Phyllis Thomas’ connection to country is chronicled in this exhibition with eight major works by the senior Gija artist from Warmun, located in the East Kimberley region of Western Australia. On loan from the the Jirrawun Collection – an Indigenous owned private art studio that was notable as the base for a range of acclaimed senior Kimberley artists such as Paddy Bedford, Freddie Timms and Queenie McKenzie – these paintings are being offered for the first time since their creation at Jirrawun Arts in Wyndham, Western Australia; where Thomas’ painting practice began.
Thomas’ images depict dreaming places and bush tucker from the Crocodile Hole area as well as the country around the middle reaches of the Ord and Turner rivers where she was born. She focuses on the gemarre (body paint designs), painting in broad strokes; the fluidity of the line work is countered by the texture and rawness of the ochre pigment. Their curves represent scarification made on the body during ceremony – incisions made on a participant’s arm, leg, chest or stomach; kneaded with ash to encourage scar tissue to grow and accentuate the mark. This rite forms part of an individual’s identity, the scars protect a person as they let ancestors know who the person is and what they bring with them. Thomas has her own gemarre that was given to her by her elders when she was a young woman.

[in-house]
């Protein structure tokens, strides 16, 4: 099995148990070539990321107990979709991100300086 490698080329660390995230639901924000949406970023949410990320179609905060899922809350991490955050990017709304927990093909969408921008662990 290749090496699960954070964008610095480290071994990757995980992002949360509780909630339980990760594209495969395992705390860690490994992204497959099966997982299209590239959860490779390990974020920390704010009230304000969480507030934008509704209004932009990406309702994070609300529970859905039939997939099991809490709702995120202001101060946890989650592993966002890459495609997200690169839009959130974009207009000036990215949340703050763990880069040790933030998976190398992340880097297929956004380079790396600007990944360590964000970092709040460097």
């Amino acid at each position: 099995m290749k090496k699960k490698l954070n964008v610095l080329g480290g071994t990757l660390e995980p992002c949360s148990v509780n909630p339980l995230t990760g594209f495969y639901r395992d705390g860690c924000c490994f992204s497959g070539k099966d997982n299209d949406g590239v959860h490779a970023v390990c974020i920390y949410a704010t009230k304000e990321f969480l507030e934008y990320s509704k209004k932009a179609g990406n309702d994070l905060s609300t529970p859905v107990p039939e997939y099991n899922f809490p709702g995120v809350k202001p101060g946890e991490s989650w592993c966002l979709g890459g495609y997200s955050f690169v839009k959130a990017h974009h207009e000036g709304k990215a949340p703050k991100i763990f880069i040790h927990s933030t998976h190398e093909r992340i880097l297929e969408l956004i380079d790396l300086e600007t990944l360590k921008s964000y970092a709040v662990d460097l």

‘This is them scars that the old people used to cut across their bodies,’ says the artist. ‘Their leg, arm and stomach. This keep ’em safe when going across rivers, so that the Rainbow Serpent doesn’t get you.’
1 to 30 September, 2018